Death is a natural consequence of life and most of us will have assets of some sort to leave behind for others at our passing. How does that transfer work? What are the tax implications? What do you need to consider?

Assuming the asset is titled jointly with your spouse, regardless of the type, the transfer is both estate and income tax free. The same is typically true if an asset is owned by a trust. Tax deferred assets such as IRAs or 401ks transfer via “beneficiary designation,” avoiding probate.

The taxation is very different for retirement assets than for a house or even a brokerage account.

The rules become even more complicated if the beneficiary is not your spouse nor owned jointly with them. Retirement assets will be dispersed as the beneficiary form directs. If your spouse is your beneficiary, assets will be based on their life expectancy and IRS regulations. They will pay taxation at their marginal rate on the distributions and could also be subject to a 10% early distribution penalty if they are under age 59.5.

Determining how the spouse accepts the retirement assets is critical from a tax perspective.

If a charity is your beneficiary, there are no other income tax requirements. If any other living (non-spouse) beneficiary inherits your retirement assets, they will have to withdraw the entire value at the end of 10 years beginning the year after you die. They can remove income without a penalty over the 10-year period. The money will be taxed at the marginal income rate of the beneficiary each year a distribution is taken.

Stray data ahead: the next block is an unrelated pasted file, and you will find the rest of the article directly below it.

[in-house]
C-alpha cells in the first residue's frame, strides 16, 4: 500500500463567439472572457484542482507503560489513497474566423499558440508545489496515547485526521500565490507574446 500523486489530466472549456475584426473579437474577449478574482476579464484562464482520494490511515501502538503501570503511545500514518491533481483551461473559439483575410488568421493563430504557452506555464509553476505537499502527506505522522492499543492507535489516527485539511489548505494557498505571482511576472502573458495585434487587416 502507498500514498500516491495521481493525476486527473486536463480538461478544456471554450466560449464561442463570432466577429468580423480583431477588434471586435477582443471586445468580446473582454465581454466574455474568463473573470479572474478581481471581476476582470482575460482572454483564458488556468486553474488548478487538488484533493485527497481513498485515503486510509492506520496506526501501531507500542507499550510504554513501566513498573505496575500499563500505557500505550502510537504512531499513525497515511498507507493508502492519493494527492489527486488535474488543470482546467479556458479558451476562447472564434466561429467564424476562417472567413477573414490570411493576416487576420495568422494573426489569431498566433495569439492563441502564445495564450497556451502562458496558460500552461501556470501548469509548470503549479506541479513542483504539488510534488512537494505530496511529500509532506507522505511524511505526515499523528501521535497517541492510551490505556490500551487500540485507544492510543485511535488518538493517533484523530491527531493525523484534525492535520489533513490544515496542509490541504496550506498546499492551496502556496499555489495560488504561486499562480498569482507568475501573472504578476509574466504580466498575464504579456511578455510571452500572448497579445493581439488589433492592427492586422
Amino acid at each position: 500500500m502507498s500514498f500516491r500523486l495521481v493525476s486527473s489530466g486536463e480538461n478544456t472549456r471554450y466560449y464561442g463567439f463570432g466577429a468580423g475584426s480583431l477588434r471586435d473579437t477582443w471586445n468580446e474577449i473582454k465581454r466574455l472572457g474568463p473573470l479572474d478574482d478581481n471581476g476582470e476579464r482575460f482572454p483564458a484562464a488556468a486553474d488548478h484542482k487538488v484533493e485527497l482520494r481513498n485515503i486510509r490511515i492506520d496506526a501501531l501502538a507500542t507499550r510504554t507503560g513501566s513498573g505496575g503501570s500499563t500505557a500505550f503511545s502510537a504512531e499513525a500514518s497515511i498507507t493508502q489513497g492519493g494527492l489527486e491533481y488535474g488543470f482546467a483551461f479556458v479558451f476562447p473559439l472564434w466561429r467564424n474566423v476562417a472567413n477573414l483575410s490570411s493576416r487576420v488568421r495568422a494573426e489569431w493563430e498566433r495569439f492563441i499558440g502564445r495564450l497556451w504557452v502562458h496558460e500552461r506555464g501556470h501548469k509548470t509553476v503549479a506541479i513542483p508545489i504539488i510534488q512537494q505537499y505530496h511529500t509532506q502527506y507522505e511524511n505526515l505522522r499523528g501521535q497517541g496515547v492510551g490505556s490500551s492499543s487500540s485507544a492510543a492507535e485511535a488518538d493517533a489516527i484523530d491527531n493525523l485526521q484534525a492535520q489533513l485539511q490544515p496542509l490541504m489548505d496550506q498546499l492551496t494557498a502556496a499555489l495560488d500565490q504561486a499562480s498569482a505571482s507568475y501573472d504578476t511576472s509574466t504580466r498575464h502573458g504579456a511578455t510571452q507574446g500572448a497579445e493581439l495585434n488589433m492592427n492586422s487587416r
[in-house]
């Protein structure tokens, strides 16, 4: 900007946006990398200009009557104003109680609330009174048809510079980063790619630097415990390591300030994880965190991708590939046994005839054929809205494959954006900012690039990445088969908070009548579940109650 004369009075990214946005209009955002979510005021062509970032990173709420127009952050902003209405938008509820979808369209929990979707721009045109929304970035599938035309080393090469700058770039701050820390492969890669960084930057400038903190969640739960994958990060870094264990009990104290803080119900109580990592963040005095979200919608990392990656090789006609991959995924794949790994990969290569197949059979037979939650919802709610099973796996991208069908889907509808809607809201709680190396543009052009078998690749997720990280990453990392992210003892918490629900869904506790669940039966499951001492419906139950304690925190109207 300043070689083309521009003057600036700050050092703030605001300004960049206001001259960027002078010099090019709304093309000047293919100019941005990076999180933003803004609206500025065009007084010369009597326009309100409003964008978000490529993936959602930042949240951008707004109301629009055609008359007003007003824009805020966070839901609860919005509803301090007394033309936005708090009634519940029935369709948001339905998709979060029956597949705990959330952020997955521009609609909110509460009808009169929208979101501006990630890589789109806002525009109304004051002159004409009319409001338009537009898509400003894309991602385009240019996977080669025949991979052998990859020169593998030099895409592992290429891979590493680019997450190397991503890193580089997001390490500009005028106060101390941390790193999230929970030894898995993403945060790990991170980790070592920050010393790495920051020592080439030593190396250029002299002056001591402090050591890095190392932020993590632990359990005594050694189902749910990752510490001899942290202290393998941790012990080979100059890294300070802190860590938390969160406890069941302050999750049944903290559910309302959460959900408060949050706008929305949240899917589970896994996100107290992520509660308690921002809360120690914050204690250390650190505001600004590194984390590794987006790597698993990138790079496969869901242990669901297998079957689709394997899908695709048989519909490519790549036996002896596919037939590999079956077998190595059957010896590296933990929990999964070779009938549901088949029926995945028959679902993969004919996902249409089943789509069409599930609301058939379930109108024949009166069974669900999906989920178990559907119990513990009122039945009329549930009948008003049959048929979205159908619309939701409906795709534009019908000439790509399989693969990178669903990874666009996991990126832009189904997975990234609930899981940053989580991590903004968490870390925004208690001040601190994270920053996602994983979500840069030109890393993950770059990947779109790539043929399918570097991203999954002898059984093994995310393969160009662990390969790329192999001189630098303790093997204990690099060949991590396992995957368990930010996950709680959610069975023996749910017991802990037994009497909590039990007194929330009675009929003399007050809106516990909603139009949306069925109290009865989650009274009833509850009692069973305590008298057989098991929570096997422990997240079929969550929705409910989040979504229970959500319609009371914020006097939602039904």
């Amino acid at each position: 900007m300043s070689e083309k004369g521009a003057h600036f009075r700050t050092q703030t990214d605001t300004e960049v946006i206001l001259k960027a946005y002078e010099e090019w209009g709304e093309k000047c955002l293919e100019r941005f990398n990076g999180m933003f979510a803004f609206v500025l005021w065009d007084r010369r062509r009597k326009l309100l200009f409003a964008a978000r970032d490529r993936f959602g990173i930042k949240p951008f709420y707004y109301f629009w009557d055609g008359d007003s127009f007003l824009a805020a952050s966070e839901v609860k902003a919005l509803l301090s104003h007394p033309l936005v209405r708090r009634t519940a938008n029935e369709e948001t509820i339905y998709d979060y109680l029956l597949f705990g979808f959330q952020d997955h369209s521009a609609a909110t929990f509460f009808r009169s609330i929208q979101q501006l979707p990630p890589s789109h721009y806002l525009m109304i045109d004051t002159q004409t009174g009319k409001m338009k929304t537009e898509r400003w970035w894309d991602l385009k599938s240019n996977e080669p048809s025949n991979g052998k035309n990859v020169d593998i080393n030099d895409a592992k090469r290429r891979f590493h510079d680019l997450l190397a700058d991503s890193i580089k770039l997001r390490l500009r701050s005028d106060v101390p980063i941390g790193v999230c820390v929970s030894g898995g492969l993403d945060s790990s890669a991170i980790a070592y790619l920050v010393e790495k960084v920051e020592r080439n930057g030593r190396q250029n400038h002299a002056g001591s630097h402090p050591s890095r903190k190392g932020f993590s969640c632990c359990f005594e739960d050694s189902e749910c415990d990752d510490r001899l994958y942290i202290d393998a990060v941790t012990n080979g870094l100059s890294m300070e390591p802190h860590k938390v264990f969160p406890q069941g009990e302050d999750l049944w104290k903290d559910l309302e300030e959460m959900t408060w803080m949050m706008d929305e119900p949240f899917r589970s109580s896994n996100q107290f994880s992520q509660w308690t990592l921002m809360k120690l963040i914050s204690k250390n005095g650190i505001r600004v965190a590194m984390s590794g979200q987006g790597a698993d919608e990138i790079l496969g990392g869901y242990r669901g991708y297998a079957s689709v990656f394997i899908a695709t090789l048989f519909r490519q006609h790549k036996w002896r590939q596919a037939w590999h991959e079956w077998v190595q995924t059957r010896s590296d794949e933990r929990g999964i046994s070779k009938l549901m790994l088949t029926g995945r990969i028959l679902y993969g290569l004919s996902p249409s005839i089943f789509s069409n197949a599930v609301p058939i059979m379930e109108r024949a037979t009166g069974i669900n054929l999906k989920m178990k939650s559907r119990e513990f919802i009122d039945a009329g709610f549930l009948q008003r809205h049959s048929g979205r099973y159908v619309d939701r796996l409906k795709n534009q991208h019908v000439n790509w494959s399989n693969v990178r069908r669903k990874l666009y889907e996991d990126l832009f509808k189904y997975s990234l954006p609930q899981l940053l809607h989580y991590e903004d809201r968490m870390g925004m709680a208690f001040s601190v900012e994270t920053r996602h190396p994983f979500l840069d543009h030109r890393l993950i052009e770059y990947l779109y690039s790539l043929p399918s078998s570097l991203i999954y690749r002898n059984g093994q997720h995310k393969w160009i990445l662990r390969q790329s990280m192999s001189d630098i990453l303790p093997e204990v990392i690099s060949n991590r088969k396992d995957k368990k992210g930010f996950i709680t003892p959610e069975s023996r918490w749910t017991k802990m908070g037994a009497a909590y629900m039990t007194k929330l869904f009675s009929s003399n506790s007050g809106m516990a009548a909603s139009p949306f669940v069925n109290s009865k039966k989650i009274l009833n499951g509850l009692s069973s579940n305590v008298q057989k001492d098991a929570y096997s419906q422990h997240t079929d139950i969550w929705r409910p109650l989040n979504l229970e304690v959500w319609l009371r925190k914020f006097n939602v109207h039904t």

If the inherited Roth accounts experience no taxation, however, the 10-year distribution requirement is still required.

If the asset is a stock outside of an IRA or real property like farm ground or a home, the beneficiary will receive a “step-up" in basis. Basis is the amount of money that has already been taxed before purchasing the asset.

Step-up in basis means that the recipient’s cost basis becomes the current fair market value at the time of the inheritance. If a farm that had a cost basis per acre of $1,000 was passed on at death to a son or daughter, the basis would be fair market value TODAY. Comparatively, if the farmer sold the land during his life, they would pay taxes on the capital gain on the difference between the selling price today and their original cost basis.

Similarly, if the farm was given to the children while the farmer was alive, the basis remains the original basis and there is no step-up in basis.

When an asset is transferred, who receives the gift is very important from a tax standpoint.

Inheriting assets typically means you’ve lost a loved one. It can be very stressful and confusing. Proceed with professional guidance and try to separate emotions from sound financial planning. This is true for people who have terminal issues as well. Planning before they pass is crucial.

Joseph “Big Joe” Clark, whose column is published Saturdays, is a certified financial planner. He can be reached at bigjoe@yourlifeafterwork.com or 765-640-1524.

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